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Capuchins are erotic artists

I had always considered myself free from prejudices. But when I saw a capuchin female courting two males - both rather reluctant - in turn I could not believe my eyes. She filtered, she insisted, and after much frustration, she harassed one and then the other. The amazing variety of facial expressions, vocalizations, and charming gesture that she directed at him had little apparent effect; he just ignored her or turned away”. Elisabetta Visalberghi from “The Complete Capuchin. The Biology of the Genus Cebus” (Cambridge University Press, 2004).


courtship premating

Figure: Courtship behaviour and ventro-ventral mating. Drawings from videos by Andy de Paoli


Even if males are often as enthusiastic as females about mating, the vignette reflects what researchers studying Cebus apella often witnessed: an astonishing richness of sexual behaviour, especially in females. In fact, in tufted capuchin females the ovarian cycle is not signalled by external morphological changes or scent marking behavior. Instead, the females courts the males with an extremely rich repertoire of proceptive behaviours.



Figure: The female (left) and the male (right) are courting each other's by performing eye-brow raising and grin. Drawings from videos by Andy de Paoli


We carried out a parallel study between females' behaviour and their ovarian hormones, discovering that several behaviours had a cyclicity (21.3 days) marking that of urinary progesterone (21.9 days). Moreover, there was a set of behaviours that showed a dramatic increase during the periovulatory phase. These findings demonstrated that female behavior is a good indicator of the periovulatory phase, and that it enhances female attractivity. Each female made a different use of the behavioural repertoire by performing some behaviours significantly more than others. This variability during courtship calls for further research regarding how much do these kind of behaviours affect mating success. Males seemed to be sensitive to the behavioural/hormonal state of the female. Although they mounted females both during the periovulatory and the non-periovulatory phase, there was a significant periovulatory phase effect for mounts not associated with play, and ejaculations always occurred within proceptive periods.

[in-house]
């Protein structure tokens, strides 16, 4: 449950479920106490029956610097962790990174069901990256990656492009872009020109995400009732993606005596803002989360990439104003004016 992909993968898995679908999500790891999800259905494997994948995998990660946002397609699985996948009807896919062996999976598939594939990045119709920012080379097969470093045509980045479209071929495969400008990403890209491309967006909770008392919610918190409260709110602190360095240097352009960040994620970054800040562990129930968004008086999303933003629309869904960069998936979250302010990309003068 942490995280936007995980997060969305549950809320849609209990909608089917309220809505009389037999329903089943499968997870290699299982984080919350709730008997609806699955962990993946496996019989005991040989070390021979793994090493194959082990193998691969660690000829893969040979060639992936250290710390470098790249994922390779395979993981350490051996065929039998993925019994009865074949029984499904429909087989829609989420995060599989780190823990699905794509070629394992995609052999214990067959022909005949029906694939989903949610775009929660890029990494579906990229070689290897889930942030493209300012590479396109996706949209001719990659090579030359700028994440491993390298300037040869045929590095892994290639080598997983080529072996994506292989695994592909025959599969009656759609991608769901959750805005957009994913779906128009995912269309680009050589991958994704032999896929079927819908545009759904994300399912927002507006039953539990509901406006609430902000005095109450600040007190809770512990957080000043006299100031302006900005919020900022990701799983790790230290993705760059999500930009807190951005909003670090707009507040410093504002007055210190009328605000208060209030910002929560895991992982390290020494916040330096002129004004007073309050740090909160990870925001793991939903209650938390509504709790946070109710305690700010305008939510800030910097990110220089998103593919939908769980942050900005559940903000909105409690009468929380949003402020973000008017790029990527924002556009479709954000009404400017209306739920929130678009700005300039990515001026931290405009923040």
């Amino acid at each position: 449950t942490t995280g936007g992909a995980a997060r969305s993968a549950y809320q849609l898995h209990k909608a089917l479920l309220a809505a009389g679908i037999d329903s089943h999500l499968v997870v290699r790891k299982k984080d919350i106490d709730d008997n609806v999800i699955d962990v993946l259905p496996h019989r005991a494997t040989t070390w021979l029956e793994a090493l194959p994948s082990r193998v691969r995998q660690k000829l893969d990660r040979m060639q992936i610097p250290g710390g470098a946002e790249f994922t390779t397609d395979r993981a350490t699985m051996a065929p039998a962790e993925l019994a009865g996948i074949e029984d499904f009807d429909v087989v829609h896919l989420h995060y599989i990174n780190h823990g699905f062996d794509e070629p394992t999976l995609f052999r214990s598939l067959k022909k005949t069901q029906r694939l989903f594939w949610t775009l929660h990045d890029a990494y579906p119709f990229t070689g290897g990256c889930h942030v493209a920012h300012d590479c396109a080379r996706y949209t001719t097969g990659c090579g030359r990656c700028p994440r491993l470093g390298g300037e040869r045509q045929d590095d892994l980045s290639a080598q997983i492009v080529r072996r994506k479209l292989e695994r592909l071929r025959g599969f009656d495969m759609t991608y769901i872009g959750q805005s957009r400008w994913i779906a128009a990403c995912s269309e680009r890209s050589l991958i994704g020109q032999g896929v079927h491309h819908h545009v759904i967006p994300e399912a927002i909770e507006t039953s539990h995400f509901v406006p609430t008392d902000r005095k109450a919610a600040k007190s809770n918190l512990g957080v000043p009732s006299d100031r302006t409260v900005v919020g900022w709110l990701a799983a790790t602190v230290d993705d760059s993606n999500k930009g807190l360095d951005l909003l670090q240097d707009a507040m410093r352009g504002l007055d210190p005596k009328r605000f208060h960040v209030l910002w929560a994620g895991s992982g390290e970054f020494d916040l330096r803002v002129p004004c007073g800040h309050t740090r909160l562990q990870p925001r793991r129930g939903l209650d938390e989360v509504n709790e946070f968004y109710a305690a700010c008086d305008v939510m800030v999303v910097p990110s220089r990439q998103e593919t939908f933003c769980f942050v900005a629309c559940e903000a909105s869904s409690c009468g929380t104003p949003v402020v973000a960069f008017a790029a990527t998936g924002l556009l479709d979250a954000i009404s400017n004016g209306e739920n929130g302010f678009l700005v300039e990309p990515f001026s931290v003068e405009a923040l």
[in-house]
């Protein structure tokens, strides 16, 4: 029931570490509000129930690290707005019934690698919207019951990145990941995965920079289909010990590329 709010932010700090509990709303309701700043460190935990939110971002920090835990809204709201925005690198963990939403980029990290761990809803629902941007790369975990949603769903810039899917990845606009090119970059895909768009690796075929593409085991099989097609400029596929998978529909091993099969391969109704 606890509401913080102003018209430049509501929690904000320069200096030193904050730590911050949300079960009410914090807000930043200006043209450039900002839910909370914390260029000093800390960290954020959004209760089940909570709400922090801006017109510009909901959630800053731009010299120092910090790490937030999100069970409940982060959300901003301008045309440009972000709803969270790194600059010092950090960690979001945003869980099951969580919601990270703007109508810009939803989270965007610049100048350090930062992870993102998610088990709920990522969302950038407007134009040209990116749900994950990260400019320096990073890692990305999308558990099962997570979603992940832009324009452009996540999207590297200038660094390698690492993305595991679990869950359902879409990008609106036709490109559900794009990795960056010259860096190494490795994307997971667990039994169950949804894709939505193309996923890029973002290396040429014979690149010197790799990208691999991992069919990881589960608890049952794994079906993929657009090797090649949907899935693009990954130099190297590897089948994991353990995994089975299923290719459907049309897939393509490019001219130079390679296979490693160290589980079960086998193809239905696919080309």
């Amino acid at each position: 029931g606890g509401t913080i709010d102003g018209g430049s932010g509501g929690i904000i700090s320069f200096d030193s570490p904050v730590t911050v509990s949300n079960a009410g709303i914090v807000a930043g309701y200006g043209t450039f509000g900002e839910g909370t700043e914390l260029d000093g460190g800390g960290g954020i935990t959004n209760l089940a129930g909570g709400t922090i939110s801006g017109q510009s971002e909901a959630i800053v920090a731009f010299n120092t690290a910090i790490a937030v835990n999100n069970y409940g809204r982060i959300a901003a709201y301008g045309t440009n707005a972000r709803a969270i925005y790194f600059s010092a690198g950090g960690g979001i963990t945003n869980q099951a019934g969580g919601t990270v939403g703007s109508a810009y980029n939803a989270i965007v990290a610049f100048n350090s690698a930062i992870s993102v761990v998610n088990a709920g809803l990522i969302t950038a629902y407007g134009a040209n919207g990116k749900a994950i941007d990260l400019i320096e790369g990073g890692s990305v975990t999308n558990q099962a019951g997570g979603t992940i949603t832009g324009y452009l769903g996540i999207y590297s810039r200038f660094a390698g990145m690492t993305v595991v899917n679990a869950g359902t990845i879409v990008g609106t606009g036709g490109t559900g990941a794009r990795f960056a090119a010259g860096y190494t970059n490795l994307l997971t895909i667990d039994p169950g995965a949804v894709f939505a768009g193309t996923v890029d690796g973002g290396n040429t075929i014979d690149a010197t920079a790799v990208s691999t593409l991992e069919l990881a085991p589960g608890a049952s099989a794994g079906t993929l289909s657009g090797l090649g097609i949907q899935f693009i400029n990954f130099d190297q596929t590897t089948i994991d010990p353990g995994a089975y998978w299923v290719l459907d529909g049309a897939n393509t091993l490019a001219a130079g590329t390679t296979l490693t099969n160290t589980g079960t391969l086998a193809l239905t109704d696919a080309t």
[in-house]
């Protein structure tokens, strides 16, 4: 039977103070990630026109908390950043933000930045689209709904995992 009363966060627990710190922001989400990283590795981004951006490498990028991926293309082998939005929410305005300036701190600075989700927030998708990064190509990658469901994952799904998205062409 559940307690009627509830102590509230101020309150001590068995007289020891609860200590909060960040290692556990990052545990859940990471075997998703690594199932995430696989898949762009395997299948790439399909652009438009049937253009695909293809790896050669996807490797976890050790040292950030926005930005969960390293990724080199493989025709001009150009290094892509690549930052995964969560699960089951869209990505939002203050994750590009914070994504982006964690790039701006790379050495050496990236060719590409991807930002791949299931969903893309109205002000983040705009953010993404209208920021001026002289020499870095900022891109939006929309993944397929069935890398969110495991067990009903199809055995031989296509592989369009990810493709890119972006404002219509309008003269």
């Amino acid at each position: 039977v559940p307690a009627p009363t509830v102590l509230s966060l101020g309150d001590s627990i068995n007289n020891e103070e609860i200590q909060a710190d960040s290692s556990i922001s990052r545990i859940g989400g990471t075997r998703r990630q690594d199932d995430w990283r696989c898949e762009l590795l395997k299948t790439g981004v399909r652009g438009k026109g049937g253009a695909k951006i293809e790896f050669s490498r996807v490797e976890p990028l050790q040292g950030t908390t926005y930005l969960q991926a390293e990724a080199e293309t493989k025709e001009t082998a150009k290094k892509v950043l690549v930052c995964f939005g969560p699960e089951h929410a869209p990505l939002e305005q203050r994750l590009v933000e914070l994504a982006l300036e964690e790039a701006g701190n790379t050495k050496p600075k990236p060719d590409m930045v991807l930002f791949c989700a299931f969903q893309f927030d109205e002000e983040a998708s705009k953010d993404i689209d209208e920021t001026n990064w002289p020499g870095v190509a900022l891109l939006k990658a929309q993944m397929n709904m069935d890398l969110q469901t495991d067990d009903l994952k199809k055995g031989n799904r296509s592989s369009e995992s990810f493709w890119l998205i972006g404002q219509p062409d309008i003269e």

Video "Wild capuchin monkeys (Sapajus libidinosus) courtship. Female's solicitation"

The video was filmed at Fazenda Boa Vista, in the North-East of Brazil. Piassava, a wild Sapajus libidinosusfemale, shows sexual interest toward Jatobà, the alfa male. The male  but he does not reciprocate behaviorally (see also pictures in the gallery). This phase of courtship is characterized by the female visually monitoring the male, vocalizing, seeking his proximity and displaying persistent eyebrow raising in his direction. Some females  trigger the male's attention by using stones and/or branches. Visalberghi and colleagues studied. Visalberghi and colleagues (2017) investigated how FBV females use objects to solicit males and showed that affiliative behaviors are occur immediately before or after this use the objects. Thus throwing or pounding stones and pushing or dropping branches by females performed in the sexual context have a clear affiliative meaning. It would be important to determine whether the use of objects is present in capuchin populations that do not use tools.

Filmed and edited by Noemi Spagnoletti/Ethocebus project
Fazenda Boa Vista, Piauí, Brazil 2010

Researcher involved

Elisabetta Visalberghi


ico Bullet Scientific publications


Video "Sexual behaviour in the South American primate, Cebus apella"

A cura di Elisabetta Visalberghi & Monica Carosi, Unità di Primatologia Cognitiva, Istituto di Scienze e Tecnologie della Cognizione, CNR, Roma.

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Unit of Cognitive Primatology: all images are copyrighted